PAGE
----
A home-made aviary was constructed to give the birds fresh air and space to fly. And the aviary itself – like Topsy ‘it just growed’. We added sections yearly until the whole aviary now measures 40 meters in length. The trees inside have grown and I am terribly proud when I cannot see the inhabitants who are amongst the leaves.
Our family suffered a personal tragedy when our youngest daughter, Zoe, died at 27. Artha’s apparent empathy while I was grieving gave me the urge to devote time and effort to understand birds and providing a home for those in need. Because the aviary is large, I have been offered birds in need of a home.
A year later Casper came from Barrett to keep Artha company. Sad to say they – although good friends – have never mated and produced the patter of tiny claws for us to marvel at.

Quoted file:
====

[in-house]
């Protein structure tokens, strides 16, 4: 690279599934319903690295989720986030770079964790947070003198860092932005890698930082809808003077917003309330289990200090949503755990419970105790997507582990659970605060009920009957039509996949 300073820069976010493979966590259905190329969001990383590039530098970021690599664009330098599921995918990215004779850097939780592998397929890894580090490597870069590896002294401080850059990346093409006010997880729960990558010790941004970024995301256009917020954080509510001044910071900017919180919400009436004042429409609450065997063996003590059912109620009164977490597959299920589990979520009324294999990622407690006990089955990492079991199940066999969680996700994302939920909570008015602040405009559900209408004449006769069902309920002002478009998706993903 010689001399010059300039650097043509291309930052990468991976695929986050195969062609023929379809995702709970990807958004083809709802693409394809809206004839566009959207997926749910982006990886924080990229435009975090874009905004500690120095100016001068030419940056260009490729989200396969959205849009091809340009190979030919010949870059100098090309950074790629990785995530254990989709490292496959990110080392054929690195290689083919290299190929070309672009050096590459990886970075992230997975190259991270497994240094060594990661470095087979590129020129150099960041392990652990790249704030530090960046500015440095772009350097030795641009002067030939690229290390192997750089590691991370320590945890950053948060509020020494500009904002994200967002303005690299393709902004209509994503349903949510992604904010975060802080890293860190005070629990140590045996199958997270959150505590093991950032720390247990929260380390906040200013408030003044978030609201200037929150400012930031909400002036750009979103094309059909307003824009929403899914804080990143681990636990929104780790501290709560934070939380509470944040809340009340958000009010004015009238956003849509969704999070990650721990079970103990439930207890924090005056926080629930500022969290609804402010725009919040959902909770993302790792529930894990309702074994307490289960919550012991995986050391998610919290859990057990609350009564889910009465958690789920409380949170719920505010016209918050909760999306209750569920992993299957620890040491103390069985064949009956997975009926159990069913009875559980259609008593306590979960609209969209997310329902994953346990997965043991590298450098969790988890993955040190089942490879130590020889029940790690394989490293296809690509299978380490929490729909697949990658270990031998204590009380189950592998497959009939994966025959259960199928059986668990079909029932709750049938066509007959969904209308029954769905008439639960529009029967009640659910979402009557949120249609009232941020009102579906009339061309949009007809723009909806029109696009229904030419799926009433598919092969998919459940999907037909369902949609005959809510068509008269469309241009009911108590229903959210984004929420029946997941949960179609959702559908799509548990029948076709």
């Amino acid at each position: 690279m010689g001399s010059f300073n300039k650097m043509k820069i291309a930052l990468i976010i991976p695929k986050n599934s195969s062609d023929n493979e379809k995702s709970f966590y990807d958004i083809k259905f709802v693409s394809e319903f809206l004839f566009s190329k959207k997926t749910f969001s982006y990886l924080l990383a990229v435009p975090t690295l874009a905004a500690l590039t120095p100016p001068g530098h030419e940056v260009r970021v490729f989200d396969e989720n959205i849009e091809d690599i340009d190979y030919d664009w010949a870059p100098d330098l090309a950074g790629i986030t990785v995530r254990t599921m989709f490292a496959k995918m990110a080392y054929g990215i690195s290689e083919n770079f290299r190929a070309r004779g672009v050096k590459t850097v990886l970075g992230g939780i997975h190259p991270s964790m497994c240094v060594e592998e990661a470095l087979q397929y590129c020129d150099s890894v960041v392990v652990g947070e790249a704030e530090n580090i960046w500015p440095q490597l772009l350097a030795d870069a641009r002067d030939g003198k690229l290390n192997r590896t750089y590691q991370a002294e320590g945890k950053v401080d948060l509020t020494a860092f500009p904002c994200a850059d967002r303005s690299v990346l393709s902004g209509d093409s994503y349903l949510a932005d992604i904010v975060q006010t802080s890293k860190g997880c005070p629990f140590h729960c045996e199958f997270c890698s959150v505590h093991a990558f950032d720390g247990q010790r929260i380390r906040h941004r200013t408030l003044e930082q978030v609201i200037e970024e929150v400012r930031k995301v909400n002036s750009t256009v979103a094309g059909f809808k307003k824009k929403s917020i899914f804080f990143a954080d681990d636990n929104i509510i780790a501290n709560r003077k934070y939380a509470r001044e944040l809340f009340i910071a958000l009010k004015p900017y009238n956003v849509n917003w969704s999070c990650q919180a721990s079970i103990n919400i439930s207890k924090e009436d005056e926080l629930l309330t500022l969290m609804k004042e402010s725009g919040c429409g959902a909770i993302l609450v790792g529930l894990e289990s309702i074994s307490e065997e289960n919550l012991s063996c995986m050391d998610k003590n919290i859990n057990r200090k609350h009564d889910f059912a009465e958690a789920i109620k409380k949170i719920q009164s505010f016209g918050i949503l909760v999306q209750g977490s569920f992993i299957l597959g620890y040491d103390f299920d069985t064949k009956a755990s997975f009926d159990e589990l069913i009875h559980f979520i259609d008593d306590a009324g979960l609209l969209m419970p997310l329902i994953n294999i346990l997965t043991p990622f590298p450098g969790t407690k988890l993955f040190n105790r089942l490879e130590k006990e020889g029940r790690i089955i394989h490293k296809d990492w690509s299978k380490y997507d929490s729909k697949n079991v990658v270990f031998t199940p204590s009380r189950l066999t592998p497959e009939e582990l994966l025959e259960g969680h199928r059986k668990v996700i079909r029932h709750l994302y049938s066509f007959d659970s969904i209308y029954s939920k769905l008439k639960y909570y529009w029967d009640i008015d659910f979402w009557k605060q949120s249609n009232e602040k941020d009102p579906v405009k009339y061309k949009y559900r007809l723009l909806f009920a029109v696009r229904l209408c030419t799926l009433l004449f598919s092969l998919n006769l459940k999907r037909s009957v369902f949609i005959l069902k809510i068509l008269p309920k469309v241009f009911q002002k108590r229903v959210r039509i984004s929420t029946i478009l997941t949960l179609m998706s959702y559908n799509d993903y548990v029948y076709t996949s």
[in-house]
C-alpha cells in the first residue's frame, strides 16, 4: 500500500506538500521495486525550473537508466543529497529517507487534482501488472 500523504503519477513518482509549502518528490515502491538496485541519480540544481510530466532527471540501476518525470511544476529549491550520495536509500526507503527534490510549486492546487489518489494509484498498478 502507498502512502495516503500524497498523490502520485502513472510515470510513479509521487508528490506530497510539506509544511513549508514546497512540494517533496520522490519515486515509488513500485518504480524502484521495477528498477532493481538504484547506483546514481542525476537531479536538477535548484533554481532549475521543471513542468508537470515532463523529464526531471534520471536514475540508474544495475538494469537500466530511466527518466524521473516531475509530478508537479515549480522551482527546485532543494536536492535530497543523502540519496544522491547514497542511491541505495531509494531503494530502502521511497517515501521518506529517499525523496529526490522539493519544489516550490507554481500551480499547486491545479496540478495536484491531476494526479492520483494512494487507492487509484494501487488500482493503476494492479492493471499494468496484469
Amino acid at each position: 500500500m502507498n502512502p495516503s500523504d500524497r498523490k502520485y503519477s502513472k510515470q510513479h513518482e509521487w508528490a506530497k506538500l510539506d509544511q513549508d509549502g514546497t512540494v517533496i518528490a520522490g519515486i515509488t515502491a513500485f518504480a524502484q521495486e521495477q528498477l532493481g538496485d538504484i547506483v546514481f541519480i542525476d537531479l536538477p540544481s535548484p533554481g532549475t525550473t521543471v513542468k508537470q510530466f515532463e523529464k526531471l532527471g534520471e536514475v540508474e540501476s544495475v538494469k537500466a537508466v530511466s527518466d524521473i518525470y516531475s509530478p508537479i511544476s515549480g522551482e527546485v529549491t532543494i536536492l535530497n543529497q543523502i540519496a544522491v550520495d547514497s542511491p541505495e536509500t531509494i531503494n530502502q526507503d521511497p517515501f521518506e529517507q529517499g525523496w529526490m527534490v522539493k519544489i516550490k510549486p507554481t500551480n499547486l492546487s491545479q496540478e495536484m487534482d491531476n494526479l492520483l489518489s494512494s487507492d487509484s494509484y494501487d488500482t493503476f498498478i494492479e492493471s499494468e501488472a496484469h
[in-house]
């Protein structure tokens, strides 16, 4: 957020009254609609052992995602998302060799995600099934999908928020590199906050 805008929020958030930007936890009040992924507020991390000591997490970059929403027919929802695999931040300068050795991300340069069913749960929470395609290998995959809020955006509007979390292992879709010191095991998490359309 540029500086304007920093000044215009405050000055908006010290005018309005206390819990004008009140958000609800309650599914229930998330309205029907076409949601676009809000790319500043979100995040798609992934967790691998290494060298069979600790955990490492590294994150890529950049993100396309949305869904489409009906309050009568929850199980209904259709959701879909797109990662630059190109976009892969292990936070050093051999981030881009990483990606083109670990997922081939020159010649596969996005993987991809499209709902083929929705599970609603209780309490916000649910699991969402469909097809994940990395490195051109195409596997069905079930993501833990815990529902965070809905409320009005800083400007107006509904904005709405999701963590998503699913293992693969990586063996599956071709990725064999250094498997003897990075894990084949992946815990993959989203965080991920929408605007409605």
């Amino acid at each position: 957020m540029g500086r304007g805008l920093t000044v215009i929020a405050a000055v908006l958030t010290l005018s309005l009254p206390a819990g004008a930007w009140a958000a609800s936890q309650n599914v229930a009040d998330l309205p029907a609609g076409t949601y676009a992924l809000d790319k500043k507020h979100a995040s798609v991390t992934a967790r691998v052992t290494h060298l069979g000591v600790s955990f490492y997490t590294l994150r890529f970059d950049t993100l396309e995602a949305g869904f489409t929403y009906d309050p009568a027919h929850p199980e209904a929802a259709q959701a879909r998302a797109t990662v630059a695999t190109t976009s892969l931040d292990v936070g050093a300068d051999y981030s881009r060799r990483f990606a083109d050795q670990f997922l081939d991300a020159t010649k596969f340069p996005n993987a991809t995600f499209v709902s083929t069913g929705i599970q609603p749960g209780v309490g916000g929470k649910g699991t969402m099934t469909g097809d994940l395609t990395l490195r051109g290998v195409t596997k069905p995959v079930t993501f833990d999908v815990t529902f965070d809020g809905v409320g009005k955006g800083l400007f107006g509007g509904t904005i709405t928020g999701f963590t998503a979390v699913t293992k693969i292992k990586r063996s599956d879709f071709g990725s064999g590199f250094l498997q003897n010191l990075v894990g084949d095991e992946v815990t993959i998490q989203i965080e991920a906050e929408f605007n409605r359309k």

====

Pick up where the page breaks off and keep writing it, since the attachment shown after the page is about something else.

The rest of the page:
With birds I entered a new world; birds are not mammals. A puppy, a kitten and a baby share far more traits in common than we do with our pet birds. But one of the most fascinating aspects of parrot keeping is that the modern way of training them by positive reinforcement is also the best way to train your puppy, your kitten – or your partner! I hope to describe positive reinforcement training and give case studies which illustrate how it works out in practice. Theories are great but if they don’t produce the result you want you are apt to discard them.
Need for training your birds
Training is essential for full-winged birds, especially if any of them share your living space. They must know and accept the recall. I’ve had my birds fly out of the house through a carelessly left open window or door but once found, they’ve flown down to me because they know the recall. Casper, an escape artist of almost indescribable genius, has scarpered to the village a quarter of a mile away even before his absence has been noticed. Unfortunately, he likes people and has flown into village houses and into open cars. I’ve been lucky; his newly found human friends were all honest folk and he was returned. But I dare not allow him the liberty he so clearly craves.